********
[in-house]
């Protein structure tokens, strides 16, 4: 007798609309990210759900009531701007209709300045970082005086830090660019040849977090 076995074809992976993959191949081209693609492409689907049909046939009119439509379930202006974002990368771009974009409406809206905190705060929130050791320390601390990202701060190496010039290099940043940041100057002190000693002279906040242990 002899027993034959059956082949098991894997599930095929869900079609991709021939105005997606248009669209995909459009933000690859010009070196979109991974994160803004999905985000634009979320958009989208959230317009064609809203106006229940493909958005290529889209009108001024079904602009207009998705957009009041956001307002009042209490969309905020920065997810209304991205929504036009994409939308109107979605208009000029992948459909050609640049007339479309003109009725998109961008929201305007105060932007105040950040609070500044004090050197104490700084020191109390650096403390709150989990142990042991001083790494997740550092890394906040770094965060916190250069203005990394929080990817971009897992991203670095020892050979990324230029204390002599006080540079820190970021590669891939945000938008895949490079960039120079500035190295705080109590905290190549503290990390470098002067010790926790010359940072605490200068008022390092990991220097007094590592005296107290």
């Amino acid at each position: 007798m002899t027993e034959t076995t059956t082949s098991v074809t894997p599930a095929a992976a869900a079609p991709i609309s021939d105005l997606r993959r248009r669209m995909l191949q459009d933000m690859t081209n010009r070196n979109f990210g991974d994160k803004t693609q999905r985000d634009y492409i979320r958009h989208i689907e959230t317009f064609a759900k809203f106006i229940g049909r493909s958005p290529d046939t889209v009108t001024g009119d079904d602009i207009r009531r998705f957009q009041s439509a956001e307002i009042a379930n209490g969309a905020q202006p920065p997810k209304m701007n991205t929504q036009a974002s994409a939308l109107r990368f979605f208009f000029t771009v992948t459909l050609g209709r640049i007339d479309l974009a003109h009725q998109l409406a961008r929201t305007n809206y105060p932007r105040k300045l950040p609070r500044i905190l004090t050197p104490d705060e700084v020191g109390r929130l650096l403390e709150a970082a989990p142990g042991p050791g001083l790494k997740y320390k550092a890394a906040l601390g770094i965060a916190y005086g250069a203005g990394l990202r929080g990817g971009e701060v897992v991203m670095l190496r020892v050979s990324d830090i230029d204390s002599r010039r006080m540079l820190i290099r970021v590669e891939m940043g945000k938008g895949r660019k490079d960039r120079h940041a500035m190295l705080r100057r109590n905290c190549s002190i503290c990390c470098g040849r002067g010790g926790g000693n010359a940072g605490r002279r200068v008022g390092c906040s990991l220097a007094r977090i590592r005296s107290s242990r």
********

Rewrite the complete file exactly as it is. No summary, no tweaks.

[in-house]
């Protein structure tokens, strides 16, 4: 007798609309990210759900009531701007209709300045970082005086830090660019040849977090 076995074809992976993959191949081209693609492409689907049909046939009119439509379930202006974002990368771009974009409406809206905190705060929130050791320390601390990202701060190496010039290099940043940041100057002190000693002279906040242990 002899027993034959059956082949098991894997599930095929869900079609991709021939105005997606248009669209995909459009933000690859010009070196979109991974994160803004999905985000634009979320958009989208959230317009064609809203106006229940493909958005290529889209009108001024079904602009207009998705957009009041956001307002009042209490969309905020920065997810209304991205929504036009994409939308109107979605208009000029992948459909050609640049007339479309003109009725998109961008929201305007105060932007105040950040609070500044004090050197104490700084020191109390650096403390709150989990142990042991001083790494997740550092890394906040770094965060916190250069203005990394929080990817971009897992991203670095020892050979990324230029204390002599006080540079820190970021590669891939945000938008895949490079960039120079500035190295705080109590905290190549503290990390470098002067010790926790010359940072605490200068008022390092990991220097007094590592005296107290």
């Amino acid at each position: 007798m002899t027993e034959t076995t059956t082949s098991v074809t894997p599930a095929a992976a869900a079609p991709i609309s021939d105005l997606r993959r248009r669209m995909l191949q459009d933000m690859t081209n010009r070196n979109f990210g991974d994160k803004t693609q999905r985000d634009y492409i979320r958009h989208i689907e959230t317009f064609a759900k809203f106006i229940g049909r493909s958005p290529d046939t889209v009108t001024g009119d079904d602009i207009r009531r998705f957009q009041s439509a956001e307002i009042a379930n209490g969309a905020q202006p920065p997810k209304m701007n991205t929504q036009a974002s994409a939308l109107r990368f979605f208009f000029t771009v992948t459909l050609g209709r640049i007339d479309l974009a003109h009725q998109l409406a961008r929201t305007n809206y105060p932007r105040k300045l950040p609070r500044i905190l004090t050197p104490d705060e700084v020191g109390r929130l650096l403390e709150a970082a989990p142990g042991p050791g001083l790494k997740y320390k550092a890394a906040l601390g770094i965060a916190y005086g250069a203005g990394l990202r929080g990817g971009e701060v897992v991203m670095l190496r020892v050979s990324d830090i230029d204390s002599r010039r006080m540079l820190i290099r970021v590669e891939m940043g945000k938008g895949r660019k490079d960039r120079h940041a500035m190295l705080r100057r109590n905290c190549s002190i503290c990390c470098g040849r002067g010790g926790g000693n010359a940072g605490r002279r200068v008022g390092c906040s990991l220097a007094r977090i590592r005296s107290s242990r």